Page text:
As our purpose was to assess the prevalence of diabetes in patients with acute stroke and no history of diabetes, and then judge the extent of resolution vs. persistence of diabetes 3 months after hospital discharge, the comparison of glucose metabolism abnormalities at discharge vs after 3 months was restricted to those patients (n = 96) in whom 3-month data were available.

Eighty-one patients (84.4%) had post-load abnormal glucose metabolism at discharge, and 62 (64.6%) after 3 months. Forty-four (45.8%) had diabetes at discharge, and 36 (37.5%) at 3 months (Table 2). The corresponding figures for impaired glucose tolerance were 37 (38.5%) and 26 (27.1%). However, using fasting plasma glucose criteria (fasting plasma glucose ⩾7.0 mmol/l), only 14 (14.6%) had admission hyperglycaemia. When their glucose metabolism was re-evaluated after 3 months, 12 (85.7%) had newly diagnosed diabetes.

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Table 2

Glucose metabolism abnormalities at discharge and at 3 months after discharge (n = 96)

Discharge3 months
n (%)95%CIn (%)95%CI
Normal glucose tolerance15 (15.6)10–2434 (35.4)27–45
Impaired glucose tolerance37 (38.5)29–4826 (27.1)19–37
Diabetes mellitus44 (45.8)36–5636 (37.5)28–47

Differences in clinical and biochemical data in patients with normal and impaired glucose metabolism are shown in Table 3. Fasting and post-load glucose, fasting insulin and HOMA values at discharge were all significantly higher in patients newly diagnosed with diabetes mellitus than in those with normal glucose tolerance.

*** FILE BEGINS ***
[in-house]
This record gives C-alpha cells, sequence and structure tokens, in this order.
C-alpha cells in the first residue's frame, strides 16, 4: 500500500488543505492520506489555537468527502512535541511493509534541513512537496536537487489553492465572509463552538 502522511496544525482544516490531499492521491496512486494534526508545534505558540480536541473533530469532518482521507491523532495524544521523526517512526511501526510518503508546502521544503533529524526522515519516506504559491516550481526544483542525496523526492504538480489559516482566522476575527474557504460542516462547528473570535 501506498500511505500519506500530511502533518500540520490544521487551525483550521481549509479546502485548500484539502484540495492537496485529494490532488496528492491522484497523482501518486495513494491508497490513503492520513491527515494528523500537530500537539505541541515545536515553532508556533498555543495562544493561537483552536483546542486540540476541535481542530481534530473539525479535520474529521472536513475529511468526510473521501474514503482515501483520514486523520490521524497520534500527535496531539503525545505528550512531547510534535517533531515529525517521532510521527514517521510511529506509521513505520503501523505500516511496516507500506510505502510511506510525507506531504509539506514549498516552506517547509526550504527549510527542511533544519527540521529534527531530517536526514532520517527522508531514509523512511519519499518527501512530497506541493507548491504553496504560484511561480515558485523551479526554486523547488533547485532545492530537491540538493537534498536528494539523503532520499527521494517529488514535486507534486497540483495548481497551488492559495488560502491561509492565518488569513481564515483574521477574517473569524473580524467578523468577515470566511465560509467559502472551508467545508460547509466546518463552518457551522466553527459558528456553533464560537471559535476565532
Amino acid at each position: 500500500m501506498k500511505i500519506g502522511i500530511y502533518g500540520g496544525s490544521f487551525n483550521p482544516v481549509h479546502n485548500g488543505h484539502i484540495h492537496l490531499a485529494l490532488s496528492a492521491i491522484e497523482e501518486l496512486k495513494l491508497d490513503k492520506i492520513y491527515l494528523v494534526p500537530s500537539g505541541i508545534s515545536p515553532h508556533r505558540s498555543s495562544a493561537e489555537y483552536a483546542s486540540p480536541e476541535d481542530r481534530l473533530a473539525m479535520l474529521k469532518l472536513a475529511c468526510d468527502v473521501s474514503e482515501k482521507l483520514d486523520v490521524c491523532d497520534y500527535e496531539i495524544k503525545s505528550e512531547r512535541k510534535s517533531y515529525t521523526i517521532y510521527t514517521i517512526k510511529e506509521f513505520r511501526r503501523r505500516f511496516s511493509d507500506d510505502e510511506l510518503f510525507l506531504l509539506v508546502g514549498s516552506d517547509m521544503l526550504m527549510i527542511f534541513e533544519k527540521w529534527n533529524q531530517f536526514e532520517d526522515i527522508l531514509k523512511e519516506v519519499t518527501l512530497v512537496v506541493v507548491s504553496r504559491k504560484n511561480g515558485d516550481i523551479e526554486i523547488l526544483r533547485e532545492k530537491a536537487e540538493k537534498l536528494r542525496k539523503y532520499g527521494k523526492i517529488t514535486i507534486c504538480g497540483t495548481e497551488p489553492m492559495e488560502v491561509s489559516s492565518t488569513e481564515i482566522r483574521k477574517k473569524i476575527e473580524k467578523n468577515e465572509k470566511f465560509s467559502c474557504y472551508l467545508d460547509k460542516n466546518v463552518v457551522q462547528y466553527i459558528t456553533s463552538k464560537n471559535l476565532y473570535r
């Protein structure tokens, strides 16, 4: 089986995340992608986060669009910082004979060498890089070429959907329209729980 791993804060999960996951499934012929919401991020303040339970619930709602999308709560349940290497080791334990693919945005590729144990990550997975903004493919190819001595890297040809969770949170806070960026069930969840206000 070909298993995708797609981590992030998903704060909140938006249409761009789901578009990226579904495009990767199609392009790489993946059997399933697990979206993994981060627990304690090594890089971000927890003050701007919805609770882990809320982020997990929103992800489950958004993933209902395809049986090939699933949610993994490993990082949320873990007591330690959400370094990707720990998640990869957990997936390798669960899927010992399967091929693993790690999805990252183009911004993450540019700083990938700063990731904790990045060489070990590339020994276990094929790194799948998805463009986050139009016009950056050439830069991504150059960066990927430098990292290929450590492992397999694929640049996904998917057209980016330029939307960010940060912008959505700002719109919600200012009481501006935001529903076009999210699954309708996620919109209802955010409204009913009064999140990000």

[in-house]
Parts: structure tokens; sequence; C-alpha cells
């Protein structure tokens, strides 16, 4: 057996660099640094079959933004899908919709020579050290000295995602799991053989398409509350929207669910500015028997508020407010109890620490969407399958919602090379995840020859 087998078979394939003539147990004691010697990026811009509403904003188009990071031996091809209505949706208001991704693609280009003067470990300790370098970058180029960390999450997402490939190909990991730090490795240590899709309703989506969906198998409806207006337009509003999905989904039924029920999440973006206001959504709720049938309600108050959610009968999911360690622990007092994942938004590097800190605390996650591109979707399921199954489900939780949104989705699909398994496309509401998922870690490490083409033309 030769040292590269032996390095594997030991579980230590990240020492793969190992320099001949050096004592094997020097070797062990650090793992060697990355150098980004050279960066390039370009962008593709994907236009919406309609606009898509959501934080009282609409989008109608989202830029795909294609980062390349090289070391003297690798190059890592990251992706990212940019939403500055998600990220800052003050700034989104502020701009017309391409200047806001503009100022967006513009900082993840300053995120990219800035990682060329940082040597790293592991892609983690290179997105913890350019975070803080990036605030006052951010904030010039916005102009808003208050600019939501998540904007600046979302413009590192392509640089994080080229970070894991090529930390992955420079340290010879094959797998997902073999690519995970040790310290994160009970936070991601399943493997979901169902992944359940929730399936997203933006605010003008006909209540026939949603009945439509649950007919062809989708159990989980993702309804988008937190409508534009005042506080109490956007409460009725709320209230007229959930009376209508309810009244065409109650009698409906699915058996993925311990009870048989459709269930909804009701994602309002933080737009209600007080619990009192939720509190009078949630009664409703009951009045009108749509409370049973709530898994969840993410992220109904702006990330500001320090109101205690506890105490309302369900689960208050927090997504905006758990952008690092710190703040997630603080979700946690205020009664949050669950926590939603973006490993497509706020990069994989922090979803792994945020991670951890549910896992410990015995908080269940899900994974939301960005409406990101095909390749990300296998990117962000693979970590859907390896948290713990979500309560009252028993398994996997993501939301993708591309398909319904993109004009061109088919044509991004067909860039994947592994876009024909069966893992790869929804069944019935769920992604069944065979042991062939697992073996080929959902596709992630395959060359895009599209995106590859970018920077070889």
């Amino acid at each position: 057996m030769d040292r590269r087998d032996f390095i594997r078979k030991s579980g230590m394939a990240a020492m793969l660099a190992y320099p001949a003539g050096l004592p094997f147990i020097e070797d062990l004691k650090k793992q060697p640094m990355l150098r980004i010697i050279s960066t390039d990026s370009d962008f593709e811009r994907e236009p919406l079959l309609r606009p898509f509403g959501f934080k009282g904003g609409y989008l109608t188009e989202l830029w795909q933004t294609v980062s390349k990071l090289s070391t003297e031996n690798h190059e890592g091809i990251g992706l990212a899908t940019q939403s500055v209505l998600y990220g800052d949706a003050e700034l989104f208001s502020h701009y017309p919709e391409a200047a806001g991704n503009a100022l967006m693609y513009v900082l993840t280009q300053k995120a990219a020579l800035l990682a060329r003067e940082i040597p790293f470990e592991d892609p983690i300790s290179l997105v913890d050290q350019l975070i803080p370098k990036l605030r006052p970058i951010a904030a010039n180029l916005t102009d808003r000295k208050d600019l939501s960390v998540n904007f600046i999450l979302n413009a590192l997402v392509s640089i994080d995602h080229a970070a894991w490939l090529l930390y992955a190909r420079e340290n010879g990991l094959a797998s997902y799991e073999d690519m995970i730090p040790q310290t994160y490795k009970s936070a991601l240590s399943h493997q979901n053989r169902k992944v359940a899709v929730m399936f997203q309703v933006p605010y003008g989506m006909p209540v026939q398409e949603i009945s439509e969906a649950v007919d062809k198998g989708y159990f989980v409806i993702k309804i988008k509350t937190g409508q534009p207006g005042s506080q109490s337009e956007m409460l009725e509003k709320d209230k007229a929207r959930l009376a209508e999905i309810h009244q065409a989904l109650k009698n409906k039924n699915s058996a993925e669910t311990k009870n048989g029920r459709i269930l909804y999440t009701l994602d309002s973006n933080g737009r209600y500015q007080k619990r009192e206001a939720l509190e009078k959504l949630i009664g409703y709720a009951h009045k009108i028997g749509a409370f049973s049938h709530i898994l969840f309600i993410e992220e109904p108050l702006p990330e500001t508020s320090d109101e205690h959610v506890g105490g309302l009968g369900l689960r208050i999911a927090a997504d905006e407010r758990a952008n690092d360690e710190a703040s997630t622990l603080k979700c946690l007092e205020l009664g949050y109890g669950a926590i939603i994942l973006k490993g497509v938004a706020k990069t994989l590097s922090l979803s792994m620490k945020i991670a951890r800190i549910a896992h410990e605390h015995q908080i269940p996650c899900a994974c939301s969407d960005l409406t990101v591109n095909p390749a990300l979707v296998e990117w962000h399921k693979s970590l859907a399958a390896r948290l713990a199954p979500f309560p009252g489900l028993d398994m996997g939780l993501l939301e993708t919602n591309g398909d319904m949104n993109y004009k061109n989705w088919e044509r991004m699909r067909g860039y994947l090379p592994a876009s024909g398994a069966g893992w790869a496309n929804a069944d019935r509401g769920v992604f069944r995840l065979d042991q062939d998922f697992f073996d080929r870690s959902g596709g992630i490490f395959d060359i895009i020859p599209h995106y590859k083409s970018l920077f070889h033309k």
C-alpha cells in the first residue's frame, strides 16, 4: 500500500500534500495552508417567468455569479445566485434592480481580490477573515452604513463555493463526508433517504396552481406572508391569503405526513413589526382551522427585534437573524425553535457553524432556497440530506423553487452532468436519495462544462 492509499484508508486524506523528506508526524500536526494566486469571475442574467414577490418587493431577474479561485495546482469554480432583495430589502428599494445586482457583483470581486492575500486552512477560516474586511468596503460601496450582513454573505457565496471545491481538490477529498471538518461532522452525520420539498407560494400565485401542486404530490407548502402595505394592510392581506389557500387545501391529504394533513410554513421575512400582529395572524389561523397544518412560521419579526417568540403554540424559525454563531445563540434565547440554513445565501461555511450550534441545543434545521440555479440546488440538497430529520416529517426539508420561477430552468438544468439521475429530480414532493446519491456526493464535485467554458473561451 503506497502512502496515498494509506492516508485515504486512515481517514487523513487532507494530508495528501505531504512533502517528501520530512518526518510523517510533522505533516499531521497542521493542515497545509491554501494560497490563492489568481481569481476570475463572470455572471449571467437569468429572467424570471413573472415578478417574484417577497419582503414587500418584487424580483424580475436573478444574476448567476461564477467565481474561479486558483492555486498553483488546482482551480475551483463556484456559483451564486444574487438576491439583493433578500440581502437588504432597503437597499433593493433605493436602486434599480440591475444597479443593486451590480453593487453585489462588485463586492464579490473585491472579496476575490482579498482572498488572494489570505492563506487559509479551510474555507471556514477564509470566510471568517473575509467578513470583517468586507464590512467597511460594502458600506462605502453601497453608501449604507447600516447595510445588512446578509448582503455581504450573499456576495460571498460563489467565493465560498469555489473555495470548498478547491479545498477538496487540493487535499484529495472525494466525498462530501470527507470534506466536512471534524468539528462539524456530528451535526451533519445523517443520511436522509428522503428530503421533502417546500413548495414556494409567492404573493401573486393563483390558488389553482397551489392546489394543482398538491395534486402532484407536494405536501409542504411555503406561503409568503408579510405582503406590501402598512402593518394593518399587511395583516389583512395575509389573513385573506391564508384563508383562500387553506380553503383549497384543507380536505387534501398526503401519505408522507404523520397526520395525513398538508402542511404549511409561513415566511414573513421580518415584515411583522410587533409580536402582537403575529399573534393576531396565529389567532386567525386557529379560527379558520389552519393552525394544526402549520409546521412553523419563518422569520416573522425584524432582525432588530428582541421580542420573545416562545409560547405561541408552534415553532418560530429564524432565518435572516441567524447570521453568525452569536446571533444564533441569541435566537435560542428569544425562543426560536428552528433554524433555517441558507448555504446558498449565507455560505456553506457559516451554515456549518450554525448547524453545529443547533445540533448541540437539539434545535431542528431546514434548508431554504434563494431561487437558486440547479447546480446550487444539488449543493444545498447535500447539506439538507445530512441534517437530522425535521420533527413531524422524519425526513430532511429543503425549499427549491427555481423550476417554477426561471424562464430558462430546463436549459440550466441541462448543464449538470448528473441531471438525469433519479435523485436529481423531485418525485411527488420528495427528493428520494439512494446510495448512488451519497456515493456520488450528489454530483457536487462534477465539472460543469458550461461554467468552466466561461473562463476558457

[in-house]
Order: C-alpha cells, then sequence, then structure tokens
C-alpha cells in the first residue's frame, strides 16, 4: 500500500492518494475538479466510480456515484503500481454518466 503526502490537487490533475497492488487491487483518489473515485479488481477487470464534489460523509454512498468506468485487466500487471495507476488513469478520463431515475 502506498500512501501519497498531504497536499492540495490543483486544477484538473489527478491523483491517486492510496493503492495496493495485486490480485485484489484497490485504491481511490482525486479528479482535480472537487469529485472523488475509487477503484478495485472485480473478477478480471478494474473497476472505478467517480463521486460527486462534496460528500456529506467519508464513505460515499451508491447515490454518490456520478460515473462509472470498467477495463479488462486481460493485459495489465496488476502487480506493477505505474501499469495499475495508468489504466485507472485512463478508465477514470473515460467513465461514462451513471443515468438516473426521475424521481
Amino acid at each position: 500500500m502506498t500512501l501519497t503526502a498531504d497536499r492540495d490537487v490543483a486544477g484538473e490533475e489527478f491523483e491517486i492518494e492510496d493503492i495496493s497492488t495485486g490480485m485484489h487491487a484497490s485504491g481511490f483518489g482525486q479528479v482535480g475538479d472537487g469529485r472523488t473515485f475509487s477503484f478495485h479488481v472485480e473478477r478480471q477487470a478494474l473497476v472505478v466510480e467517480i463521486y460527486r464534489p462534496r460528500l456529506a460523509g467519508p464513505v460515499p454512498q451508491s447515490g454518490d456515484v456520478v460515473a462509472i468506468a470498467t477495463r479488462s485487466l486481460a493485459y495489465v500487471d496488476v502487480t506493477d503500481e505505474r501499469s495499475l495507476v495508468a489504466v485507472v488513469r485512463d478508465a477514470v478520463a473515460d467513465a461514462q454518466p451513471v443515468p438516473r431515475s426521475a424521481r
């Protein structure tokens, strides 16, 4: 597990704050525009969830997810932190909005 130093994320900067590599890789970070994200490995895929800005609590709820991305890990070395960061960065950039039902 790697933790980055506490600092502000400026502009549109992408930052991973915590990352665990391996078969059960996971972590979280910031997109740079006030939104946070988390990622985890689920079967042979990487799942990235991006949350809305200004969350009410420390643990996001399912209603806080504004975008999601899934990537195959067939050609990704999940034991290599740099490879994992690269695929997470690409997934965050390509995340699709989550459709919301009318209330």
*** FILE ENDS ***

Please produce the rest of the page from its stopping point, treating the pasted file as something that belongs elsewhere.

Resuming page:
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Table 3

Clinical and biochemical data in patients with normal glucose tolerance (NGT), impaired glucose tolerance (IGT) and newly diagnosed diabetes mellitus 3 months after stroke (n = 96)

NGT (n = 34)IGT (n = 26)Diabetes (n = 36)p
Age (years)69.5 (63.7–76.2)70.5 (63.0–81.0)72.0 (66.0–76.7)0.85
Men20 (58.8%)15 (57.7%)22 (61.1%)0.41
Hypertension24 (70.6%)18 (69.2%)24 (66.7%)0.90
Previous stroke4 (11.8%)6 (23.0%)6 (16.7%)0.51
Subtypes of stroke
    Large-artery atherosclerosis9 (26.4%)13 (50.0%)9 (25.0%)0.59
    Small-artery occlusion (lacunar)19 (55.9%)12 (46.1%)25 (69.4%)0.22
    Undetermined aetiology6 (17.6%)1 (3.8%)2 (5.5%)0.28
Previous myocardial infarction1 (1.0%)4 (4.2%)3 (3.1%)0.22
Hyperlipidaemia3 (3.1%)2 (2.1%)5 (5.2%)0.68
Hyperglycaemia at admission2 (5.9%)3 (11.5%)9 (25.0%)0.05
NIHSS score on admission
    0–612 (35.3%)10 (38.5%)11 (30.5%)0.89
    7–1515 (44.1%)9 (34.6%)15 (41.7%)0.88
    ⩾167 (20.6%)7 (26.9%)10 (27.8%)0.84
Fasting plasma glucose (mmol/l)
    At discharge5.6 ± 0.76.0 ± 0.96.4 ± 1.30.008
    3 months after discharge5.5 ± 0.56.1 ± 0.76.7 ± 0.9<0.001
2-h plasma glucose (mmol/l)
    At discharge8.6 ± 2.210.4 ± 1.412.4 ± 2.0<0.001
    3 months after discharge6.8 ± 0.69.6 ± 1.114.0 ± 2.1<0.001
    HbA1c (%)5.8 ± 1.16.0 ± 1.76.2 ± 2.20.844
    Body mass index (kg/m2)25.7 ± 1.425.7 ± 1.726.1 ± 1.30.434
    Fasting serum insulin (mU/l)7.7 (4.5–10.7)8.9 (6.2–12.5)10.7 (6.3–14.0)0.021
    HOMA1.9 (1.0–2.5)2.5 (1.8–3.3)2.7 (1.8–4.2)0.004
  • Data are means ± SD, number (percentage) or medians (IQR), as appropriate.

After 3 months, 86.6% of those with normal glucose tolerance at discharge were still normoglycaemic (Table 4). Of those with impaired glucose tolerance at discharge, 43.2% had impaired glucose tolerance, 37.8% showed normal glucose tolerance, and 19.0% had progressed to diabetes. Of those with diabetes at discharge, 63.7% were still diabetic at 3 months, 20.4% had impaired glucose tolerance, and 15.9% showed normal glucose tolerance.